These are the steps i follow:
Step 1 Write a method to convert between star coordinate system to the Java picture coordinate system.
The star coordinate system has (0,0) in the center, and -1 and 1 as the extremes.
The Java graphics coordinate system has (0,0) as the top-left corner, and positive numbers extend down and right up to the screen size.
---->visualised as diagram: coord systems
Step 2 Read the contents of the star-data.txt file, and plot the stars on a Java graphics window. Use a black background, and plot the stars as white circles.
star-data.txt contains info on 3,526 stars, this number appears on the first line of the file.
Subsequent lines has the following fields:
-x, y coordinates for stars (in star coordinate system, e.g. 0.512379, 0.020508)
- Henry Draper number (just a unique identifer for the star)
-magnitude (or brightness of star)
-names of some stars. A star may have several names.
Step 3 Vary the size of the circles to reflect their magnitude. Since brighter stars have smaller magnitude values, you will need to calculate the circle radius, say, 10/(magnitude + 2).
Step 4 Read from all files in constellation folder, and plot them on top of the stars.
Each file contains pairs of star names that make up lines in the constellation.
I have already done Steps 1 - 3.
I'm using files :
-StarApp.java as my application class that has main() method
-StarJFrame.java ,this class creates the window & defines its properties & behavior
-StarJPanel.java ---> heres the code, for this class, below
-Star.java -----> heres the code, for this class, below
As you can see I have done:
Step 1: in Star class, with method: coordinateToPixel(double x, double y), where I'm using 350 as scaling factor since i have set 700 as width & height of JFrame.
Step 2: in StarJPanel class with method: private Star getArrayOfStars() (PS: I'm also using Keyboard class to read lines from the stars.txtfile)
Step 3: in Star class, with method: drawStar(Graphics g), where size = (int)(10/(magnitude + 2)); My output is similar to the final output:http://nifty.stanford.edu/2009/reid-starmap/starchart.jpg .
Exept mine doesn't have the lines joing various dots. I guess thats what Step 4 does & I'm not sure how to make step 4 work!
I'm using textpad as my editor & complier.
So I have to go: Tools > Run & in parameters i put: "StarApp < star-data.txt" inorder to load the Stars onto JPanel.
For step 4, I'm thinkin i can add a: read method (below code) to read contents in files from Cons. folder & g.drawLine somewhere in StarJPanel. I'm not sure on how to find same names of stars in constellation files with names in the already set array from star-data & then join the coordinates with g.drawLine ???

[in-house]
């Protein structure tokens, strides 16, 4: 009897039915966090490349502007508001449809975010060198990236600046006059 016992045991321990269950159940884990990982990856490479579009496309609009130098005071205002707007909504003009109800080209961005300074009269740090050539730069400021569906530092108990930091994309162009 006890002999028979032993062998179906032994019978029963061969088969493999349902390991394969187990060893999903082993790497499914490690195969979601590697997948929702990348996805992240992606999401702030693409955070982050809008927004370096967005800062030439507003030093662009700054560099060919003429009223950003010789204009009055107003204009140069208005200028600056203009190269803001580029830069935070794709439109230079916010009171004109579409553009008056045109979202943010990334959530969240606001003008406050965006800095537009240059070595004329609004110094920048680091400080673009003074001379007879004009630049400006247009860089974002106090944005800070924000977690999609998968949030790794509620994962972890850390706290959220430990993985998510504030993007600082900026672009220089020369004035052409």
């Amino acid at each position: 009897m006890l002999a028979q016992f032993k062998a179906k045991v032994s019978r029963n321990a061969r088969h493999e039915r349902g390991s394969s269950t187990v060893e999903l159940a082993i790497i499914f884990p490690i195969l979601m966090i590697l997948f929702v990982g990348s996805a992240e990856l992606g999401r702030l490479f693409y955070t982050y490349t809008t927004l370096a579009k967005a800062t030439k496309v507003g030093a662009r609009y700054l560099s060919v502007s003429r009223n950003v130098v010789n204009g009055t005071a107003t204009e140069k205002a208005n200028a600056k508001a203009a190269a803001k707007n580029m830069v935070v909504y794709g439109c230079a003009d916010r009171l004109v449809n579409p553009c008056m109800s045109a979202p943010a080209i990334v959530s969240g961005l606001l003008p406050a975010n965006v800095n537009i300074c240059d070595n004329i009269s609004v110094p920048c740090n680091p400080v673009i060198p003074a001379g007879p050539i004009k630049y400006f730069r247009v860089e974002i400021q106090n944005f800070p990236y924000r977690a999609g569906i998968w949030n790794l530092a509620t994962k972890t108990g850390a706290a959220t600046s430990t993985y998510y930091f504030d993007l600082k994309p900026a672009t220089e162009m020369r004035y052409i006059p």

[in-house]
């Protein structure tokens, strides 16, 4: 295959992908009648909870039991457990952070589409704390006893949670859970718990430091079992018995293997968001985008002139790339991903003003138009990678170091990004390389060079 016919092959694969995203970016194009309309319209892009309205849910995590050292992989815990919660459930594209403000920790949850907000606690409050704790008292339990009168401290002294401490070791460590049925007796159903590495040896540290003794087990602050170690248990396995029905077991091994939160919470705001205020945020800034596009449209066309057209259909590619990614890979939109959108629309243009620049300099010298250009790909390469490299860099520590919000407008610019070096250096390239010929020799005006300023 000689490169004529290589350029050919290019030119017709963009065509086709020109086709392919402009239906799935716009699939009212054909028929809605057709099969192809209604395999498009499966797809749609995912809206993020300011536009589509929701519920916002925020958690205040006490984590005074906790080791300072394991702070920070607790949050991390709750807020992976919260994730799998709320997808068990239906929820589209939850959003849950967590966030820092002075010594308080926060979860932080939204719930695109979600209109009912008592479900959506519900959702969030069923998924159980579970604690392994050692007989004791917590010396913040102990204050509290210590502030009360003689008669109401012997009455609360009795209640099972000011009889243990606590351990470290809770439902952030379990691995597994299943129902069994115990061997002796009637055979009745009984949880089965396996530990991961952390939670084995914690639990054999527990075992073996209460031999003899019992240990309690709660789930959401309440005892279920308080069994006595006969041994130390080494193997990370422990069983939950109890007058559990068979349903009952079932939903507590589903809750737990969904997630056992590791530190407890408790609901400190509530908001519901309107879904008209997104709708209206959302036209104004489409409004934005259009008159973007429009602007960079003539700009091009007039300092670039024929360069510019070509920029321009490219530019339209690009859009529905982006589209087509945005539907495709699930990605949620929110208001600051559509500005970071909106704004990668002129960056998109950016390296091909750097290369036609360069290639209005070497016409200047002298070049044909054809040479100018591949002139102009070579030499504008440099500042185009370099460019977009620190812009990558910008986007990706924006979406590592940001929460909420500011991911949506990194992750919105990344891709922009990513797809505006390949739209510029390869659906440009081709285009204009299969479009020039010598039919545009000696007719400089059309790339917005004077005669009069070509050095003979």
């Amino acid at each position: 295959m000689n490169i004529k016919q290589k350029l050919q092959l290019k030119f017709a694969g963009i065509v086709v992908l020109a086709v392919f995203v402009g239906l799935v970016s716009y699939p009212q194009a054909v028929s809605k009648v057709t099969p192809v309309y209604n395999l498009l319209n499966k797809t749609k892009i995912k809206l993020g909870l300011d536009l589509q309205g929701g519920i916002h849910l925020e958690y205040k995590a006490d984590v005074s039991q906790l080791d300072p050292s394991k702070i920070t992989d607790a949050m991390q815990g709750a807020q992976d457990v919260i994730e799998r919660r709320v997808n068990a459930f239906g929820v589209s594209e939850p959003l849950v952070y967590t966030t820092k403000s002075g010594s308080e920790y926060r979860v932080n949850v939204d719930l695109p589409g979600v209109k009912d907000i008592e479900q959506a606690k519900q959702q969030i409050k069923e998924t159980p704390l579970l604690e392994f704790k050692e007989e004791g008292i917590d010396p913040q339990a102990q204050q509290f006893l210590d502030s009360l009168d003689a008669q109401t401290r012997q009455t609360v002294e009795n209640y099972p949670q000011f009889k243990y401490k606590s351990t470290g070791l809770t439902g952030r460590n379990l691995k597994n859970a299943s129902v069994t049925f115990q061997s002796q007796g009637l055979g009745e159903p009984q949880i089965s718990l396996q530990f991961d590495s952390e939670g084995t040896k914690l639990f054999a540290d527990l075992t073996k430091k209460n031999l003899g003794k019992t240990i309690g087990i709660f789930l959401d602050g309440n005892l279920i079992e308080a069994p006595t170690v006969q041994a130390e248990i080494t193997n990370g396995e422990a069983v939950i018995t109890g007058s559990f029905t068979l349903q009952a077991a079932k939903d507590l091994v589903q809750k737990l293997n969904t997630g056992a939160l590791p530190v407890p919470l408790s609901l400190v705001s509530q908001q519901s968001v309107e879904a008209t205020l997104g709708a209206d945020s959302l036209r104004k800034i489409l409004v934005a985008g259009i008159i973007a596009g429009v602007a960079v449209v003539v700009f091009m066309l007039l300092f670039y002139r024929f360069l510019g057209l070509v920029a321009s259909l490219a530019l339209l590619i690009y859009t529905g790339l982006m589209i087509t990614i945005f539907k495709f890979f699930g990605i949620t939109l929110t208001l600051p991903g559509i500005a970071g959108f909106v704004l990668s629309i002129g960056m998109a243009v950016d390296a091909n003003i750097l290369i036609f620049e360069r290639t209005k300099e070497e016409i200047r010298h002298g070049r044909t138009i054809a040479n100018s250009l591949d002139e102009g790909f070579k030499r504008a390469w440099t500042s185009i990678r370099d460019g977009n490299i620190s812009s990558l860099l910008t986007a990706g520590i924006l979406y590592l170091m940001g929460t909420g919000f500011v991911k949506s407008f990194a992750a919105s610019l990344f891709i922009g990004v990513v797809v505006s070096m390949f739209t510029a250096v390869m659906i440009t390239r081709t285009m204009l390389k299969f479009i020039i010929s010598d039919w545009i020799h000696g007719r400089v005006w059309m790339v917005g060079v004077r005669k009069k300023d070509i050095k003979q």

Not sure how Step 4 is done please guide me.
Also. Please tell me if I have done all the 3 steps without confusing & incoherent code, I guess my way of writing the code is different from other peoples way.
The way I was taught java is confusing for me sometimes!!
It sounds to me like step 4 is drawing lines. You already know how to convert coordinates to pixels, and presumably know the the Graphics class contains a drawLine() method. What part are you having trouble with?
Based on the title of your question, if you are just looking for a way to get the list of all the files in a folder, try the following:
You can also use file name filters, if you want to choose only certain files from the folder.
posted 10 years ago
Step 4 is not just about drawing lines with coordinates. I have to extract names in Constellation files which match names array from star-data.txt & then join the name's coordinates in order to form a constellation.
The part I'm having trouble with is: how to extract names in Constellation files, matching them with names array from star-data.txt & then joining the name's coordinates in order to form a constellation?
Ah, got you. I would create a Star class, with name and coordinates fields. As you process the star data, store it in Star objects and store the objects in some sort of collection. (A hash map, with the star name as a key would be my choice.) When you get around to processing constellations, you can look up the stars in your collection and get the coordinates.
This sounds like a really cool assignment actually. If I ever teach programming again, I might "borrow" this example.
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